The child smiled giddily up at him, not saying anything as he follows to his usual seat the path Hannibal outlined with outstretched arm. Will had been nonverbal as of recent, though not due to a poor mood—in fact, he was more stable than ever, maintaining a healthy social bubble as well as having more-than-satisfactory academic performance. Nonetheless, he carried a look on his face as if he had come here carrying something to say but found himself without it, and was now retreating through his memory to retrieve it again.

The boy’s visits had been getting more impromptu as of late, coming during lunch or breaks, but rarely sometime Hannibal was otherwise occupied. Will seemed to have picked up on the man’s schedule, coming to him more freely as he realized that Doctor Lecter always welcomed him. Even when there wasn’t much to say or do besides listen to music or dabble in chess, Will seemed almost spiritually enriched by every moment; Hannibal treasured them equally, if not moreso.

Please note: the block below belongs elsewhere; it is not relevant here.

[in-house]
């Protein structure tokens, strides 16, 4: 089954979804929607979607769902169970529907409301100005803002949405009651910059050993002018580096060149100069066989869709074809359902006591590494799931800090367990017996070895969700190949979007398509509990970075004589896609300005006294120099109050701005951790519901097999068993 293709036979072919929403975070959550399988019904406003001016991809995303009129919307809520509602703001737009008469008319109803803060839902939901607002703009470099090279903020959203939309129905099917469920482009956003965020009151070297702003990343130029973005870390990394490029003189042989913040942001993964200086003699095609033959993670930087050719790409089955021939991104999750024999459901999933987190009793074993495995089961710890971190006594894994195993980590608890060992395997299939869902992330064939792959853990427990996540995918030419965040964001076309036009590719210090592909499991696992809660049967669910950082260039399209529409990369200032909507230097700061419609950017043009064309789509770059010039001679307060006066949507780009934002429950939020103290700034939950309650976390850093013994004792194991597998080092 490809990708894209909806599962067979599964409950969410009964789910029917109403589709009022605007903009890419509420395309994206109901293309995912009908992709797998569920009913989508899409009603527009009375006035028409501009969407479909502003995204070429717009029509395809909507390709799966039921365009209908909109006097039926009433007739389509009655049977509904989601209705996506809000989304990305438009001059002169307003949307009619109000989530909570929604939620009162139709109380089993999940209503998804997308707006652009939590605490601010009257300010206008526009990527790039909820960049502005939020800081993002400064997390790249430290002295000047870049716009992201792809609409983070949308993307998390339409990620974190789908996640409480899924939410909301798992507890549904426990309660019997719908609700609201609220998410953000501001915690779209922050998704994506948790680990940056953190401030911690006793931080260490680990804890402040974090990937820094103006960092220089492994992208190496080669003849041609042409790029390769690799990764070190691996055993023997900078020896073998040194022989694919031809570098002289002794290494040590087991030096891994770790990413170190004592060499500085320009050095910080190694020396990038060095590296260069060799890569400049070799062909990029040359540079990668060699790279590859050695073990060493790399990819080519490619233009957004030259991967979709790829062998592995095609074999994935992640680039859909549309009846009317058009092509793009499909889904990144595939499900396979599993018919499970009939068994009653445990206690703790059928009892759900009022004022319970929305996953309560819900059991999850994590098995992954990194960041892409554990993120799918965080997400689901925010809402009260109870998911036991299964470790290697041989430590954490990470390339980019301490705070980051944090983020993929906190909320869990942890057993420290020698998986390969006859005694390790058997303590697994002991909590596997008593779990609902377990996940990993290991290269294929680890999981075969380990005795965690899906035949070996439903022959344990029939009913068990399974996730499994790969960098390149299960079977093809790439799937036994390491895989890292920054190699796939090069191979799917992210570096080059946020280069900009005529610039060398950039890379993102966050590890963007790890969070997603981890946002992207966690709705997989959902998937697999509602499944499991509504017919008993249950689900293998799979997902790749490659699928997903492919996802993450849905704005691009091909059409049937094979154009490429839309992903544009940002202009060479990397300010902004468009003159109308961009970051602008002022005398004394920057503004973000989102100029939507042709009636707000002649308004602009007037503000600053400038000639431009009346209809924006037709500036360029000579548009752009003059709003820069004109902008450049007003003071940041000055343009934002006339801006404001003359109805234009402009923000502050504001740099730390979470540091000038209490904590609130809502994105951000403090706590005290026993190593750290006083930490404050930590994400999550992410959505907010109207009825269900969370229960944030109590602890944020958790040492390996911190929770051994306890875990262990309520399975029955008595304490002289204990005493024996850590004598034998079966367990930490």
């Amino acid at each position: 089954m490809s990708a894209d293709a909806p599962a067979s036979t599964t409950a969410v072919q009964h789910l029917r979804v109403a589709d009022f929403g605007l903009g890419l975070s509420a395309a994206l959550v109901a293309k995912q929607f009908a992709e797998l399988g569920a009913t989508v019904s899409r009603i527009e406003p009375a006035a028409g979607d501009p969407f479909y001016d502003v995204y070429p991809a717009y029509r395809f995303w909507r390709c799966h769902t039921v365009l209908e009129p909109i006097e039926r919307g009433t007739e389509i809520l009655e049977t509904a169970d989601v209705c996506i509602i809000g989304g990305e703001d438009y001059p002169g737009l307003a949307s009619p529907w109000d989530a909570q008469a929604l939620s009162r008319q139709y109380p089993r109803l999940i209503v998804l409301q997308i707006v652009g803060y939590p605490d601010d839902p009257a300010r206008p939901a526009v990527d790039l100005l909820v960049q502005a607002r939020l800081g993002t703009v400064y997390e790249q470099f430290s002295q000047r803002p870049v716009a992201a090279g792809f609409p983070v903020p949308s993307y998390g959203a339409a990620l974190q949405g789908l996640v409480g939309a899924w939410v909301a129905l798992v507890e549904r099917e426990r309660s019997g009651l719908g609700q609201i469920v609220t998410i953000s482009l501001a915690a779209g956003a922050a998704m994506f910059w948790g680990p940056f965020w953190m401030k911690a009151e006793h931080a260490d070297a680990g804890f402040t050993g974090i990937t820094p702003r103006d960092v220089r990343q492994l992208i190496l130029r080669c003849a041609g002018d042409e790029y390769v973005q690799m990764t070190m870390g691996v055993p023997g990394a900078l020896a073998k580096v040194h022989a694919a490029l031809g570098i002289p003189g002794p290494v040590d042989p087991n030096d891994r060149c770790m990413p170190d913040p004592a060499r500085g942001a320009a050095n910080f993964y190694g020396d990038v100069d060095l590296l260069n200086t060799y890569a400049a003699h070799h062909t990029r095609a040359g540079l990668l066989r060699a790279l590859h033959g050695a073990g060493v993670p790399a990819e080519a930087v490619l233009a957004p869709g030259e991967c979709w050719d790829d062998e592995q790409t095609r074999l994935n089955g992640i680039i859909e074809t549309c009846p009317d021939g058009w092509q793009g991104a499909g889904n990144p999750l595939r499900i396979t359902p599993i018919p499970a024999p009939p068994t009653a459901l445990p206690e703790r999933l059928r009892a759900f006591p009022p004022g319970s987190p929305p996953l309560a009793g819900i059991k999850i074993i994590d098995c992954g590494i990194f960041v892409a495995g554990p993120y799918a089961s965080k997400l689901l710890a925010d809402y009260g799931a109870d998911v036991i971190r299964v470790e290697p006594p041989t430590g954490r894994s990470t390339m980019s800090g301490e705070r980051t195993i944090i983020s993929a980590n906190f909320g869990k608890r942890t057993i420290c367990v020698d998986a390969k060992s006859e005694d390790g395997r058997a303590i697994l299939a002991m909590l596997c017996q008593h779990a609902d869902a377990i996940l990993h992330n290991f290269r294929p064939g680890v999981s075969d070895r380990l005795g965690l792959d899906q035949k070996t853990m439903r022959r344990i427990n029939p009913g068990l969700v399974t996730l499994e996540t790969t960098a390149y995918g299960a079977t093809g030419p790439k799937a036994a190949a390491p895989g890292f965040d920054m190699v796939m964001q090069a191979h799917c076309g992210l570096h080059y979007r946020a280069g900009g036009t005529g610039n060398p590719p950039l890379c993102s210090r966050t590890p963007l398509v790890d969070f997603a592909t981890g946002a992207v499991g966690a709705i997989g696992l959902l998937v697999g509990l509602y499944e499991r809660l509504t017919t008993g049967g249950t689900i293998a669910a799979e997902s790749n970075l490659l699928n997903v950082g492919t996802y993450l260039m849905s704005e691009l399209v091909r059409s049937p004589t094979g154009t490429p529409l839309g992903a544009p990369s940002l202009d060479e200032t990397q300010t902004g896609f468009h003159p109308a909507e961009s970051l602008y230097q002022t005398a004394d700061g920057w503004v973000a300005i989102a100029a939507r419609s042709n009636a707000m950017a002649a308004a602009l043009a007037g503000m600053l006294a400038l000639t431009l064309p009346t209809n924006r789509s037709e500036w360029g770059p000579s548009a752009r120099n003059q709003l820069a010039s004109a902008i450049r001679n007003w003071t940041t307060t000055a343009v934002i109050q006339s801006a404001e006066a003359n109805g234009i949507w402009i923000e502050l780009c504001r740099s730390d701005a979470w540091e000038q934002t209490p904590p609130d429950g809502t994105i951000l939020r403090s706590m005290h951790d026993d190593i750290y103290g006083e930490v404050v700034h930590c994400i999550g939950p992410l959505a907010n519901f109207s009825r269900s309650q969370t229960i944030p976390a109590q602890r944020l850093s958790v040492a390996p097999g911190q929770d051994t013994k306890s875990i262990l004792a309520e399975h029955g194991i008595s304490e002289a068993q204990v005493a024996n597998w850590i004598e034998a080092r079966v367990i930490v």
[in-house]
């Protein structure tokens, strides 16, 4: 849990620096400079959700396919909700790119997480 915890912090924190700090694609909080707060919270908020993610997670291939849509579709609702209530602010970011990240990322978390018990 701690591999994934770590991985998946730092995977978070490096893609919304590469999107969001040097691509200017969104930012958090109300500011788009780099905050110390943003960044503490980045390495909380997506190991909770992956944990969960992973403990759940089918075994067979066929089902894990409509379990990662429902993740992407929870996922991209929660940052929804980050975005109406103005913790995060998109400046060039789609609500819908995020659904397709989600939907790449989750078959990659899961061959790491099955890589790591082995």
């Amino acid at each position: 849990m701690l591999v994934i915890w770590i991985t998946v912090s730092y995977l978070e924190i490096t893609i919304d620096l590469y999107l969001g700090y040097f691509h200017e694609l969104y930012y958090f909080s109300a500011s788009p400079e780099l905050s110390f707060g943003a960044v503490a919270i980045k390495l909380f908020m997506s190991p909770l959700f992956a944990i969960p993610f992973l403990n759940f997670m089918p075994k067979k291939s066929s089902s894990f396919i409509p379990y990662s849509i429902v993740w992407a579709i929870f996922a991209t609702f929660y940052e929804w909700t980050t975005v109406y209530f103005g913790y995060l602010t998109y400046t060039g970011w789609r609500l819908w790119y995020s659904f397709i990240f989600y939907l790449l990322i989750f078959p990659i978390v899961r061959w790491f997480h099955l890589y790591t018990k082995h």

“The Chesapeake Ripper is back,” Will said, his voice, though somewhat monotone, betraying some hint of amusement.

“I read about it: in a church in Georgia, I believe the pastor’s the one who found him.”

The boy nodded. “He’s a doctor or something, right? The Ripper?”

Hannibal cocked his head. “What makes you say that?”

Will drew a deep breath; “Well, the other ones, he obviously… knows the human body. But so did Hobbs, and he was a hunter—deer are pretty close to people, right? Abigail told me that. B-but the Ripper, if he was just that, a ripper—a, a hunter, the man, h-he would have been killed. But he was stable! A-at least enough that the pastor saw him alive. And he was thin, too, it must have been timed or something. He’d have to know more than just anatomy for that.”

“An excellent observation.”

“I looked into it some more, too. His eyes were detached and he was paralyzed, even though he was already going to die from losing the kidney. They weren’t for fun, either; it was… medical. And he wasn’t always thin, either; in an article from when he went missing, his mom said he never drank, lived healthy, didn’t do drugs or hang out with anyone weird. He was starved on purpose.”